I'm new here and just found your board yesterday. I moved from the city to the "country" last September and am remodeling my home so I was just thrilled to find this board!!! I've had so many questions and nobody to ask.


kraig WY    Posted 03-05-2002 at 18:29:52       [Reply]  [No Email]
Its pretty dry here, less the 12 inches per year. Goodn'n cold in the winter (down to 20 below) and dry and hot in the summer (100 plus). Plant close together and they grow pretty tight. I've never seen one over 6 foot tall but I'm not sure what would happen if you had water. One thing for sure you wont have to worry about kids poking through the fence at you horses.


Sammie    Posted 03-05-2002 at 18:39:37       [Reply]  [Send Email]
That sounds like a winner!! However, I did notice when they broke the fence between the pasture and my back yard that they didn't touch the arbavitas. They did a great job of edging my yard, trimming my butterfly bushes and maple trees, polished off my blackberry bushes and peach trees but didn't touch the arbavitas. If I plant them close enough together and plant the round kind, the horses won't eat them, can't get hurt on them and can't trample them when they get big enough. Til then, I think it's hot wire to protect the plants.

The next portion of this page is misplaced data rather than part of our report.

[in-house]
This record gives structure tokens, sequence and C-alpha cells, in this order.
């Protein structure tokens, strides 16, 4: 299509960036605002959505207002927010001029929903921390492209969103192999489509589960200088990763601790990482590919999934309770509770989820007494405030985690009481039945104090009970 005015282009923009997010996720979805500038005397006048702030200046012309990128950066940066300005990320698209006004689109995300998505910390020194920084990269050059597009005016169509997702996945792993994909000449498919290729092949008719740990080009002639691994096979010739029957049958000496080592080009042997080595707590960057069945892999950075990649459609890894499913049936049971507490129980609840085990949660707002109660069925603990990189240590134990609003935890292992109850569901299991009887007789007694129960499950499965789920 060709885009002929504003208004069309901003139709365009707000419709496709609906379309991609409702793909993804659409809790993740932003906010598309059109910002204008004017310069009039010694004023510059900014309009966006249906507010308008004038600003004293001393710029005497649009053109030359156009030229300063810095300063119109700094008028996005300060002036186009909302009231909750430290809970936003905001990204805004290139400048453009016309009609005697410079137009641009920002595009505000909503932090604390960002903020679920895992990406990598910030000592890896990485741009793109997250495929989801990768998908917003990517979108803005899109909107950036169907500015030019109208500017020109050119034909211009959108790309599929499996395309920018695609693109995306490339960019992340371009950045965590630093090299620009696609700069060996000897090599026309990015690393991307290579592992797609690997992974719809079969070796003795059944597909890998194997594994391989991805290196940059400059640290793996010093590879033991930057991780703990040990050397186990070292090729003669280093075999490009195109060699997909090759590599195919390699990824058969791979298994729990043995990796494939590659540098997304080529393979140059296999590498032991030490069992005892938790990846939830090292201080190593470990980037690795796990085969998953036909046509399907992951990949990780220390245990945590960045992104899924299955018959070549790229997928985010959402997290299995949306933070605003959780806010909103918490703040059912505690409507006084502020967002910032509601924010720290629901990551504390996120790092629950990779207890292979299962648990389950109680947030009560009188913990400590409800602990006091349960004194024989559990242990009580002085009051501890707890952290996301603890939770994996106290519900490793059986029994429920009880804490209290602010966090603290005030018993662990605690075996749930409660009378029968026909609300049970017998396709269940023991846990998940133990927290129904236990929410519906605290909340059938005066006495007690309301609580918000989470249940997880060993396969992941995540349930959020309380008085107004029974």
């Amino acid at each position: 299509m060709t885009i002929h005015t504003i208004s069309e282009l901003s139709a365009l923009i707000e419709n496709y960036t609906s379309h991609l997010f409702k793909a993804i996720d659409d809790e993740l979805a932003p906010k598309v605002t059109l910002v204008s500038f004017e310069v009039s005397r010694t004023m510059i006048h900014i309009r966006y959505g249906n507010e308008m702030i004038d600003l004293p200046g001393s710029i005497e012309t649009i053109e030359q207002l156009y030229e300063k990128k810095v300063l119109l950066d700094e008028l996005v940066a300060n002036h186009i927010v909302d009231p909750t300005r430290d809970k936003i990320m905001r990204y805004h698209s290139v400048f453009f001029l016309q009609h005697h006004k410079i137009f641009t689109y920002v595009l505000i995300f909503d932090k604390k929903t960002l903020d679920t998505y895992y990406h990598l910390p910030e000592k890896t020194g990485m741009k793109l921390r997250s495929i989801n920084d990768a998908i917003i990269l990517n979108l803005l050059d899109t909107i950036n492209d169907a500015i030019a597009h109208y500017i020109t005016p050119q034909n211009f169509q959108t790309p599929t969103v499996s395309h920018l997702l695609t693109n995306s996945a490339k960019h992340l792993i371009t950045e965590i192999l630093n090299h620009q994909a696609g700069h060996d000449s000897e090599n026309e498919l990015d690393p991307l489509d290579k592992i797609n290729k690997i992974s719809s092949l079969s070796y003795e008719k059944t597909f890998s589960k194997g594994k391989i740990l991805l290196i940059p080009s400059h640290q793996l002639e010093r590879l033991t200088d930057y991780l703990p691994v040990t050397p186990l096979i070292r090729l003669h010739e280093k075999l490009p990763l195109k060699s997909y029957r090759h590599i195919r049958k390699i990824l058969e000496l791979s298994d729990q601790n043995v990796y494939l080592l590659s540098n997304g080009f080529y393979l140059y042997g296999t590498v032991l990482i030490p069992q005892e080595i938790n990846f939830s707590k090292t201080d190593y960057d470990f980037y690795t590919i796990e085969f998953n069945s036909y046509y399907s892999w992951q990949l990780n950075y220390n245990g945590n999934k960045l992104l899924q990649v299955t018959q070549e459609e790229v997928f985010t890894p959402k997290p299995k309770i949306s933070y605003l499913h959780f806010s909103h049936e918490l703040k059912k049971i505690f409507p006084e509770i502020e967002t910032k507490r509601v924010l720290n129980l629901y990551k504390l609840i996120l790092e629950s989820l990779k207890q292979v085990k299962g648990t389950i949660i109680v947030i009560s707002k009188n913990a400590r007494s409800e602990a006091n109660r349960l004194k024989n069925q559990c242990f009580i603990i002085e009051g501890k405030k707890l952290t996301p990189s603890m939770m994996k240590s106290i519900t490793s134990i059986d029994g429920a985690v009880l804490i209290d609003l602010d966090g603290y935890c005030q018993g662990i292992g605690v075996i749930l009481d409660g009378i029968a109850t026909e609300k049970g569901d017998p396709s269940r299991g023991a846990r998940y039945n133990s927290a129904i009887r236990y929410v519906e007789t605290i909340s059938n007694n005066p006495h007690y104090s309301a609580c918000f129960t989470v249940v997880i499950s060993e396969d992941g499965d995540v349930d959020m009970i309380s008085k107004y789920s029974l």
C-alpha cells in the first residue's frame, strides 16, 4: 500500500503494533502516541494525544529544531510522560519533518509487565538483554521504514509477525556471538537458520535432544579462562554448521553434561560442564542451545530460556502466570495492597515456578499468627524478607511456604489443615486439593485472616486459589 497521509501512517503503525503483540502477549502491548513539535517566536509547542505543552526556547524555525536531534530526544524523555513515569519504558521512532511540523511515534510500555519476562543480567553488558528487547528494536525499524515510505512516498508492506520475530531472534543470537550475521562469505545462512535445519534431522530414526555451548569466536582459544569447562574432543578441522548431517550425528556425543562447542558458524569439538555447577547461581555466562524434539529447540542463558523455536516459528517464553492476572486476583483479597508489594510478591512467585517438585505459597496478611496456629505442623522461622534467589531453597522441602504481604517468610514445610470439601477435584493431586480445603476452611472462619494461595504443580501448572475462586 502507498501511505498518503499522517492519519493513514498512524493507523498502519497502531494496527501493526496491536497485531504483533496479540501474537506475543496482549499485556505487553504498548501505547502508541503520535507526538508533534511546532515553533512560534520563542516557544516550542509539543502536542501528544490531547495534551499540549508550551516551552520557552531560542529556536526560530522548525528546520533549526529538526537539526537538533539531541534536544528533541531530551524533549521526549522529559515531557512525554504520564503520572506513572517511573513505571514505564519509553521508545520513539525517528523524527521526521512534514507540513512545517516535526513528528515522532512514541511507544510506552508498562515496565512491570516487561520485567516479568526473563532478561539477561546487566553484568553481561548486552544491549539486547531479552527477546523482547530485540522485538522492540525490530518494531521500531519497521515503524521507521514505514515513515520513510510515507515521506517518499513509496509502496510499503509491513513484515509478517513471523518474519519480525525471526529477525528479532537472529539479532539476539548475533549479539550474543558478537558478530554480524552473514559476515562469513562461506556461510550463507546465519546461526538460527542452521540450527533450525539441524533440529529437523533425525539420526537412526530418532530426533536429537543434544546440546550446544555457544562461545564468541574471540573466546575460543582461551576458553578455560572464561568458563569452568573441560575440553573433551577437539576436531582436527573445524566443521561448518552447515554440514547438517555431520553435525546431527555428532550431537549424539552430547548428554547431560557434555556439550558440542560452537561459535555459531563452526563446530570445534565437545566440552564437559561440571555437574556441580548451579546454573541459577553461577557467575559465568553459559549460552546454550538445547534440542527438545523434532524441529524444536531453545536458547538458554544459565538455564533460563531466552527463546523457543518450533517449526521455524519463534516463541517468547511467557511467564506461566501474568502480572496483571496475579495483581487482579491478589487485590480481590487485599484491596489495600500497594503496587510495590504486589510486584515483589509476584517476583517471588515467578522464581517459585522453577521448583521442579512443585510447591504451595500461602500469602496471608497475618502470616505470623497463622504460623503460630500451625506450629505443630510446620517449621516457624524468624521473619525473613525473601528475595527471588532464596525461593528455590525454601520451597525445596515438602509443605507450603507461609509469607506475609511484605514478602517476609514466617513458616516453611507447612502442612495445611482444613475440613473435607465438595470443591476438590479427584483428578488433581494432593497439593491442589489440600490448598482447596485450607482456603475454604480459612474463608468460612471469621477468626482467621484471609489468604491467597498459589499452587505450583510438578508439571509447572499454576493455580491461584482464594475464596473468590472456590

Thank you for your suggestions!! Russian Olive sounds interesting but I hesitate to plant something that would be really wicked if it got out of hand with the watered pastured soil.


bob    Posted 03-08-2002 at 13:45:07       [Reply]  [No Email]
Don,t think about plantingrussian olive I had windbreak ansd second back row had them i have enough sores from throrns to last a life time. tried pruning and every thing. also after i pulled mine out about 300 ft away i have a couple come up so they will spread. have you considered honey suckle also my olives grew 15 to 20 ft tall